A year ago, I decided to work on being more body positive towards myself and others. The body positive movement seeks to challenge traditional, exclusive conceptions of beauty, showing the spectrum of bodies is as vast as it is gorgeous. In 2016, I tried to keep my language about weight value-neutral. I emphasized personal health and happiness. I edited out self-critical language, as well as sizeist and ableist language.
This goal of mine was and is an ongoing struggle. Body positivity isn’t easy. I’m starting to recognize my perception of my body fluctuates far more than my weight does, and my external body positivity is coloured by how I see myself.
For my partner’s birthday last year, I hired my photographer pal to take some boudoir shots. It was a fun, slightly silly afternoon, and my incredibly talented friend took some beautiful photos. Yet, I still found bits about myself in the photos to criticize. Over the last decade or so, I’ve tended to perceive my body negatively no matter my size. Sometimes I still criticize it. Unfortunately, it’s normal to alternate between feeling like the bomb-ass human being you are, to focusing completely on the characteristics you’d like to change. Photographs and mirrors sometimes reflect only what you dislike, rather than the entire picture of who you are.
Especially this past December, as I baked up a storm and enjoyed delicious carbs ‘n’ cocktails, I fell into old patterns. Twisting and turning in front of mirrors to inspect my body; wearing loose clothing; maybe skipping breakfast to “balance” out my indulgences. I haven’t truly dealt with some of the patterns I developed as a tween, so they continue to follow me.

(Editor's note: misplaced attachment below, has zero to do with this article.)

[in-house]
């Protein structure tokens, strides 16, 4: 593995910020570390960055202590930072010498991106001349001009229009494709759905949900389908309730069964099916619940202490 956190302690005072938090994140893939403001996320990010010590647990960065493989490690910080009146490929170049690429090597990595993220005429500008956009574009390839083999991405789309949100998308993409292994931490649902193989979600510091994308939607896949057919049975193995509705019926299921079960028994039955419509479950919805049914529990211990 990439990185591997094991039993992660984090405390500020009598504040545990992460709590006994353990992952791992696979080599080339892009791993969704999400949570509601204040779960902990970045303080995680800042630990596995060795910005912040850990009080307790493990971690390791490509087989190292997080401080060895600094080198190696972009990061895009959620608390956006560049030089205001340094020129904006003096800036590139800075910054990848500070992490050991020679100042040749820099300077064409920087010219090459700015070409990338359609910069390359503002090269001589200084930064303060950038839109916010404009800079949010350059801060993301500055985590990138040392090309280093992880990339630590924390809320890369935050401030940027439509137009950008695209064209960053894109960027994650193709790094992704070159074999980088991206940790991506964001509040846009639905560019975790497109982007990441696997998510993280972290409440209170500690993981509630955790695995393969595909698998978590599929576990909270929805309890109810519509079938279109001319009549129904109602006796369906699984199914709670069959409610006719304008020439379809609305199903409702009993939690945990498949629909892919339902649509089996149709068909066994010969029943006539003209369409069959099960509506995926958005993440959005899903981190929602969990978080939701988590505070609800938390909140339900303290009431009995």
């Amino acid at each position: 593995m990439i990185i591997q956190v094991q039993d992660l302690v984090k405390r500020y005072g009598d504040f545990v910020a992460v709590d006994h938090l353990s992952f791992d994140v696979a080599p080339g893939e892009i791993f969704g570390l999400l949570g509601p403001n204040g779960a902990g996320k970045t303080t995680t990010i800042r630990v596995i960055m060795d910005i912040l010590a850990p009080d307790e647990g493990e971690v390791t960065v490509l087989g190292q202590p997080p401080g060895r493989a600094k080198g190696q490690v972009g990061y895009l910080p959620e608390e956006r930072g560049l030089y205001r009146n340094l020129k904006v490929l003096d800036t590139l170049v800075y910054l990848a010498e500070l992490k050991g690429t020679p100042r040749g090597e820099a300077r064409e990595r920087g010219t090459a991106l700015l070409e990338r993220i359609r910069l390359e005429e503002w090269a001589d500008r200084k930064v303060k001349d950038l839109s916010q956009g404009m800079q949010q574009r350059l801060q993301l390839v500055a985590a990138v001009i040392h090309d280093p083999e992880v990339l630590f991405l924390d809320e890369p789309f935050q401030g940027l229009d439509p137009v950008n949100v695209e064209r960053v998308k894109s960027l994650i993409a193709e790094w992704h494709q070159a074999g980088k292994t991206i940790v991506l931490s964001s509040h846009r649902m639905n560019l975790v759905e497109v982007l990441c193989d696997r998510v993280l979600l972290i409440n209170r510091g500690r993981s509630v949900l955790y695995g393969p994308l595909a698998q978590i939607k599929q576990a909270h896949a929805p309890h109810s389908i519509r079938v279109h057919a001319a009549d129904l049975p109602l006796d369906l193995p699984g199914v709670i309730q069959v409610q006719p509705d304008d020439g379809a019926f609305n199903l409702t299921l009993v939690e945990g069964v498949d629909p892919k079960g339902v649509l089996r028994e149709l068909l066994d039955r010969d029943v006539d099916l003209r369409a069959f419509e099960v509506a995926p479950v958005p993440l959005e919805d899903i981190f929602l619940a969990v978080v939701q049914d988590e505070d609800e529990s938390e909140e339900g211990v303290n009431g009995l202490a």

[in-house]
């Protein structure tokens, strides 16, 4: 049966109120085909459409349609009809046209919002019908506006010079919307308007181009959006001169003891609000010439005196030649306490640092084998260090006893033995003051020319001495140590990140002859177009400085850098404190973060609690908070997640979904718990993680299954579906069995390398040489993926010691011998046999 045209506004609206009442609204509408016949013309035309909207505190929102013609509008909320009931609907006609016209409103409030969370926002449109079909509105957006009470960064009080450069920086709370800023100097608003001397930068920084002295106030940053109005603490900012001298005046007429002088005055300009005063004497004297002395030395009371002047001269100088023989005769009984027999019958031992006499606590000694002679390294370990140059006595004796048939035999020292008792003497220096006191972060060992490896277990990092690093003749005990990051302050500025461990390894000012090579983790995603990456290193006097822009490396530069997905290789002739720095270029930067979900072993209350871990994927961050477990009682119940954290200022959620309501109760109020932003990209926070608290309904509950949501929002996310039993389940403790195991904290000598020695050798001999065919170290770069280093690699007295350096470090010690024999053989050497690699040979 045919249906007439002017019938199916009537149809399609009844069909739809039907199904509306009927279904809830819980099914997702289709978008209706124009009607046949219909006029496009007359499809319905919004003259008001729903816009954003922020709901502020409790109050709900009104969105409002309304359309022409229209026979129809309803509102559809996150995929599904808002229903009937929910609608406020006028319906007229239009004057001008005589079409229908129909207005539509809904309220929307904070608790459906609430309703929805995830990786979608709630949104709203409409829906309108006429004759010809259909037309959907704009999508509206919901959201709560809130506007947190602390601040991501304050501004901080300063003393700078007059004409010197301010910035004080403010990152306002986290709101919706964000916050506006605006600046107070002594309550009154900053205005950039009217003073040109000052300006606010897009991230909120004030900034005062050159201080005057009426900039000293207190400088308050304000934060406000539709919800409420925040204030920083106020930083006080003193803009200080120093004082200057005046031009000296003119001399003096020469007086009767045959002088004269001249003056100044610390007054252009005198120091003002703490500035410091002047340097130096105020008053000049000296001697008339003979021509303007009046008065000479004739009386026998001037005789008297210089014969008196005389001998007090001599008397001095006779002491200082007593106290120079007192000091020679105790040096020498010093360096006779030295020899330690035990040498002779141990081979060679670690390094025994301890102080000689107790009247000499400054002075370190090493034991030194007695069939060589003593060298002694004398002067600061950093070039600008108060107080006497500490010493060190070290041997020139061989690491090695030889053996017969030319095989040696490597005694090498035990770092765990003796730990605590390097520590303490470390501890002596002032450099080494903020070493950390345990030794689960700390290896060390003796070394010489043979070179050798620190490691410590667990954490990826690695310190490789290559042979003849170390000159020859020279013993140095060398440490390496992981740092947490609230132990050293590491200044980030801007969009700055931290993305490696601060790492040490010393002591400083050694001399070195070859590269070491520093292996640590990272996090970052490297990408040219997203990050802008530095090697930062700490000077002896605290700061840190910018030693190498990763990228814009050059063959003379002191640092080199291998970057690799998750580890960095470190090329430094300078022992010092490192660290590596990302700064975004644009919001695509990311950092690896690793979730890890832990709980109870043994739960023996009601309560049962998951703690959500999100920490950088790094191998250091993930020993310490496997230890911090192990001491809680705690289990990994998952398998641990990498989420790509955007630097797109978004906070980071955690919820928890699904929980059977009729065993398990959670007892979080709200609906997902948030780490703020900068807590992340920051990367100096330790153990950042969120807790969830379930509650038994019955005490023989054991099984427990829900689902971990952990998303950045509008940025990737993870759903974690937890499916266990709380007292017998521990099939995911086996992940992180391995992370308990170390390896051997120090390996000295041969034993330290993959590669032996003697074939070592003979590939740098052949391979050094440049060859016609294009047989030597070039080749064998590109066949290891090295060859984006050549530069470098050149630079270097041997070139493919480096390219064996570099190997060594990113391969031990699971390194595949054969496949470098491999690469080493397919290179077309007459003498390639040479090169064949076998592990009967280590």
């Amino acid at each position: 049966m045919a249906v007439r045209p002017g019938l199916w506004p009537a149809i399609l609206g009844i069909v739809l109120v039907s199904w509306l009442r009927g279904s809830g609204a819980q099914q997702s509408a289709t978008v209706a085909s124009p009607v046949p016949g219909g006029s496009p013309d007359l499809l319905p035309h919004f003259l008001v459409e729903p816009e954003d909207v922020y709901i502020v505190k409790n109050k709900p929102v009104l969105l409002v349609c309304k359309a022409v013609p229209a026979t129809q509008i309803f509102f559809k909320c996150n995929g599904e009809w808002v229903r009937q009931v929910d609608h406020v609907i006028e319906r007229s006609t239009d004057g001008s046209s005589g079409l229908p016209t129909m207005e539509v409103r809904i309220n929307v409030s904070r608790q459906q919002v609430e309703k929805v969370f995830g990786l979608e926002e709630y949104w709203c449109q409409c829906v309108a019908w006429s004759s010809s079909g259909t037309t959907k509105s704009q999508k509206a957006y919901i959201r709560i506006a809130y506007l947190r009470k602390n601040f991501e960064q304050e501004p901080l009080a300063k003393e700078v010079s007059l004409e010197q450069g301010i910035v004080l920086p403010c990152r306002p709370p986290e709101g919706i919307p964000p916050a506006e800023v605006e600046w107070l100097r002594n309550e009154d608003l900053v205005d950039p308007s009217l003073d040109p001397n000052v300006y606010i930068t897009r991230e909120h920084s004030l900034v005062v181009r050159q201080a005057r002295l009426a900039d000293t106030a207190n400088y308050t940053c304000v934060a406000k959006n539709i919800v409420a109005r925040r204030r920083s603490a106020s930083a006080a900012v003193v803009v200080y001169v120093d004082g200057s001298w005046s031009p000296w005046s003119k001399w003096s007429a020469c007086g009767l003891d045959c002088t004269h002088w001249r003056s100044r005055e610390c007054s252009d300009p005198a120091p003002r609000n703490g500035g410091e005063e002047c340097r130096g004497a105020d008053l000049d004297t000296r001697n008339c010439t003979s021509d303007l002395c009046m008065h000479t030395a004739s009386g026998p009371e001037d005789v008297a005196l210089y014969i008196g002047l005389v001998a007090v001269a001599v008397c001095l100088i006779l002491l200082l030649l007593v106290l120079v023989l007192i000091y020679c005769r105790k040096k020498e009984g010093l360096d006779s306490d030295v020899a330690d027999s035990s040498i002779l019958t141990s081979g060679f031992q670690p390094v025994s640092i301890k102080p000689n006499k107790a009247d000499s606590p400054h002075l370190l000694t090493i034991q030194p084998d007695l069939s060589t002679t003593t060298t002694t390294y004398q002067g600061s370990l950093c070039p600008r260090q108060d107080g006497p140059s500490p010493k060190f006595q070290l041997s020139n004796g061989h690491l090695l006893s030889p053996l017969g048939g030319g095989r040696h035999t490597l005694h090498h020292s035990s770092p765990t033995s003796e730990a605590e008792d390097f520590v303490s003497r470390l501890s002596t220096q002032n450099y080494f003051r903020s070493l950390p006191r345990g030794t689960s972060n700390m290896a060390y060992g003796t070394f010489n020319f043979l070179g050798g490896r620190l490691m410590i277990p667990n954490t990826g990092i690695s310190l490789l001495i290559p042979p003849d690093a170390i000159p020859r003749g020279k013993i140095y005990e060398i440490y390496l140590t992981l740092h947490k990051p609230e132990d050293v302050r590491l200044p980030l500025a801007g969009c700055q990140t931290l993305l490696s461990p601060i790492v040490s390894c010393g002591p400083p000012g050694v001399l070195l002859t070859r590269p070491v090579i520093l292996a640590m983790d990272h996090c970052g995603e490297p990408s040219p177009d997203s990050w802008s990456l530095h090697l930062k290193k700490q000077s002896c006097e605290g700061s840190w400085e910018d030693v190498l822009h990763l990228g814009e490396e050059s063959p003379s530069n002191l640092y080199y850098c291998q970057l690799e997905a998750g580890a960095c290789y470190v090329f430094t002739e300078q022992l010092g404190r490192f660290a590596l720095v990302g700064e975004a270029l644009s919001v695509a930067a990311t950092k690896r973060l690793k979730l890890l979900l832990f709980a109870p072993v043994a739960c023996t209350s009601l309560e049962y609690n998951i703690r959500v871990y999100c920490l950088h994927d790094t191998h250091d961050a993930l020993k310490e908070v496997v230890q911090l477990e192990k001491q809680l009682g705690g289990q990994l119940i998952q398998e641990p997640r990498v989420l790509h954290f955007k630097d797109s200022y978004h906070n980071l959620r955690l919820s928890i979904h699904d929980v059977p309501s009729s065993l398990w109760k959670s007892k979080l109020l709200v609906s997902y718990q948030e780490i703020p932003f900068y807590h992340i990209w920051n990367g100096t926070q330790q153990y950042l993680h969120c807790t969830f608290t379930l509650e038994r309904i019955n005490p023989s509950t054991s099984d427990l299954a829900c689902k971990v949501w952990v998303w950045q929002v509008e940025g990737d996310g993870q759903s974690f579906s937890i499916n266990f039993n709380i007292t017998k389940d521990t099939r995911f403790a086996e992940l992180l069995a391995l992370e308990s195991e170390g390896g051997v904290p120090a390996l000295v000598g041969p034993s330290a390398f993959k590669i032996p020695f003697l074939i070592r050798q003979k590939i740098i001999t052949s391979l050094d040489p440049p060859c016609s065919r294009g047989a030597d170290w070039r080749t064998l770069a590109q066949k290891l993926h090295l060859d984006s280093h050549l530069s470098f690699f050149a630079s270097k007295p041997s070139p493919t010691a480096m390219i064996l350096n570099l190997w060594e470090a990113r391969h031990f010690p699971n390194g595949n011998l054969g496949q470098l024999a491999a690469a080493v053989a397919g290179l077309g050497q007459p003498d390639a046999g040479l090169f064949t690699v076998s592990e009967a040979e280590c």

The New Year approached, and I wanted to resolve to lose weight. I tried couching this goal in other resolutions: to drink less, eat healthier, work out more.
Then, one cozy holiday night enjoying red wine and yarn crafts with some friends, I mentioned I wanted to try kickboxing. I had kept one gym’s website bookmarked for months and never went. I was too intimidated to go to a class on my own, but that night my good friend said she’d go to a class with me.
After that first class, I was exhausted, but empowered and hooked. I’ve only been going for a month now, but kickboxing is already doing wonders for my health, strength, and body positivity.
Kickboxing isn’t about how you look. It’s about technique. It’s about kicking and punching hard. In the past, my friends and I would go to workouts to lose weight; we would make pacts to eat “healthier” (read: less) and keep each other accountable. Even if I was thinner back then, I wasn’t happy.
At kickboxing, I just try to keep up with the class. There’s no time to stare at myself in the mirror, or to think about that piece of pizza I want to work off.
I do have a ways to go towards body positivity: I still inspect myself, and changing that will take more time and effort. Even so, kickboxing has done more for me in a month than anything else in 10 years. I’m focused on improving my technique and getting stronger. After an evening of kicking and punching, I come home hungry and invigorated. I feel powerful, and I don’t guilt myself about eating some cookies.
My body will change as I age. That is inevitable. All I can do is work towards being happy with myself in the present. Then, I think I can look back — at those boudoir photos, or my body at its slimmest — and forward — to what my body will be — and be OK with it all. If the past year is any indication, this won’t happen overnight, but it’s one ongoing resolution that I’m excited about.
All photography by the amazing, talented, always delightful, Maria Asselin-Roy.